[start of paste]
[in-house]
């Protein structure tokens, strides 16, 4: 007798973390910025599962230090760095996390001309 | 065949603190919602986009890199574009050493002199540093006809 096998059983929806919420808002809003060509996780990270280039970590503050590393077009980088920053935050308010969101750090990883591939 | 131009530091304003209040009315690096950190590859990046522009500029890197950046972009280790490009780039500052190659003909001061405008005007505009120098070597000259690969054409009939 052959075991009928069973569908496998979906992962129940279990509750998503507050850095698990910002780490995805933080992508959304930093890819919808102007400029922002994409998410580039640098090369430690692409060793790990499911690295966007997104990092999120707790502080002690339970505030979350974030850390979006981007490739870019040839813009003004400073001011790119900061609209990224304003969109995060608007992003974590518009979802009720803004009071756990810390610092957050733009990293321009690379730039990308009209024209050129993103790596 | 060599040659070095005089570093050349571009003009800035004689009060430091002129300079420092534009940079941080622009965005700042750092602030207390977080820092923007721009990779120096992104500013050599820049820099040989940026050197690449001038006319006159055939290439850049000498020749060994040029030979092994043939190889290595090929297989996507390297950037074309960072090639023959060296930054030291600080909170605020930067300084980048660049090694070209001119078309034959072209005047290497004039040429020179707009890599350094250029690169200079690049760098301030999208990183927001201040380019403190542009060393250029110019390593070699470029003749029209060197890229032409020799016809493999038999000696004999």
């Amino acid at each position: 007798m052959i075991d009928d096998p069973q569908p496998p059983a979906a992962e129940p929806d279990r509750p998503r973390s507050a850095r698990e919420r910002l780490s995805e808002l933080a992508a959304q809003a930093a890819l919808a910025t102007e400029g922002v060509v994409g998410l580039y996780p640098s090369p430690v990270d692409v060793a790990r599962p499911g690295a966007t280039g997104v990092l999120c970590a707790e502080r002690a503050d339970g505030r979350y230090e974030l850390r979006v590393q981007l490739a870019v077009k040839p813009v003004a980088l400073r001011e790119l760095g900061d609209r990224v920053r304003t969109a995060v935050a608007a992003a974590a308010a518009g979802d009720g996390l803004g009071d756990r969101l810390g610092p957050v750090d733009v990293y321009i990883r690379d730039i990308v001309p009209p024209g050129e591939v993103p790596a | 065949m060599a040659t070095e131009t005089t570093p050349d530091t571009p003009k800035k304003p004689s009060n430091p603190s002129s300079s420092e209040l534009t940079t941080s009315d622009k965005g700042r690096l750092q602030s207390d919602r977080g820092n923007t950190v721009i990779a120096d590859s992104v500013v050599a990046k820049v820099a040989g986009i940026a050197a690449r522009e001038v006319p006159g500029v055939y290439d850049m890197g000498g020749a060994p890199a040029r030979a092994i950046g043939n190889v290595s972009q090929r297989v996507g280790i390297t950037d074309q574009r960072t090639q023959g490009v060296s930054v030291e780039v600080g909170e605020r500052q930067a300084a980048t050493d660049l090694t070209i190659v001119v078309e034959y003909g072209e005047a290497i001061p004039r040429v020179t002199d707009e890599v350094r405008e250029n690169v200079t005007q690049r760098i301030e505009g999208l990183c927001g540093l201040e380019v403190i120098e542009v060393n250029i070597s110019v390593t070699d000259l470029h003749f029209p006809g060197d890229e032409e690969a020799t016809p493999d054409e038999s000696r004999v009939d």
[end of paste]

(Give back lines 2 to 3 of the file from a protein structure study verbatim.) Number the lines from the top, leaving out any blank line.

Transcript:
């Protein structure tokens, strides 16, 4: 007798973390910025599962230090760095996390001309 | 065949603190919602986009890199574009050493002199540093006809 096998059983929806919420808002809003060509996780990270280039970590503050590393077009980088920053935050308010969101750090990883591939 | 131009530091304003209040009315690096950190590859990046522009500029890197950046972009280790490009780039500052190659003909001061405008005007505009120098070597000259690969054409009939 052959075991009928069973569908496998979906992962129940279990509750998503507050850095698990910002780490995805933080992508959304930093890819919808102007400029922002994409998410580039640098090369430690692409060793790990499911690295966007997104990092999120707790502080002690339970505030979350974030850390979006981007490739870019040839813009003004400073001011790119900061609209990224304003969109995060608007992003974590518009979802009720803004009071756990810390610092957050733009990293321009690379730039990308009209024209050129993103790596 | 060599040659070095005089570093050349571009003009800035004689009060430091002129300079420092534009940079941080622009965005700042750092602030207390977080820092923007721009990779120096992104500013050599820049820099040989940026050197690449001038006319006159055939290439850049000498020749060994040029030979092994043939190889290595090929297989996507390297950037074309960072090639023959060296930054030291600080909170605020930067300084980048660049090694070209001119078309034959072209005047290497004039040429020179707009890599350094250029690169200079690049760098301030999208990183927001201040380019403190542009060393250029110019390593070699470029003749029209060197890229032409020799016809493999038999000696004999």
């Amino acid at each position: 007798m052959i075991d009928d096998p069973q569908p496998p059983a979906a992962e129940p929806d279990r509750p998503r973390s507050a850095r698990e919420r910002l780490s995805e808002l933080a992508a959304q809003a930093a890819l919808a910025t102007e400029g922002v060509v994409g998410l580039y996780p640098s090369p430690v990270d692409v060793a790990r599962p499911g690295a966007t280039g997104v990092l999120c970590a707790e502080r002690a503050d339970g505030r979350y230090e974030l850390r979006v590393q981007l490739a870019v077009k040839p813009v003004a980088l400073r001011e790119l760095g900061d609209r990224v920053r304003t969109a995060v935050a608007a992003a974590a308010a518009g979802d009720g996390l803004g009071d756990r969101l810390g610092p957050v750090d733009v990293y321009i990883r690379d730039i990308v001309p009209p024209g050129e591939v993103p790596a | 065949m060599a040659t070095e131009t005089t570093p050349d530091t571009p003009k800035k304003p004689s009060n430091p603190s002129s300079s420092e209040l534009t940079t941080s009315d622009k965005g700042r690096l750092q602030s207390d919602r977080g820092n923007t950190v721009i990779a120096d590859s992104v500013v050599a990046k820049v820099a040989g986009i940026a050197a690449r522009e001038v006319p006159g500029v055939y290439d850049m890197g000498g020749a060994p890199a040029r030979a092994i950046g043939n190889v290595s972009q090929r297989v996507g280790i390297t950037d074309q574009r960072t090639q023959g490009v060296s930054v030291e780039v600080g909170e605020r500052q930067a300084a980048t050493d660049l090694t070209i190659v001119v078309e034959y003909g072209e005047a290497i001061p004039r040429v020179t002199d707009e890599v350094r405008e250029n690169v200079t005007q690049r760098i301030e505009g999208l990183c927001g540093l201040e380019v403190i120098e542009v060393n250029i070597s110019v390593t070699d000259l470029h003749f029209p006809g060197d890229e032409e690969a020799t016809p493999d054409e038999s000696r004999v009939d």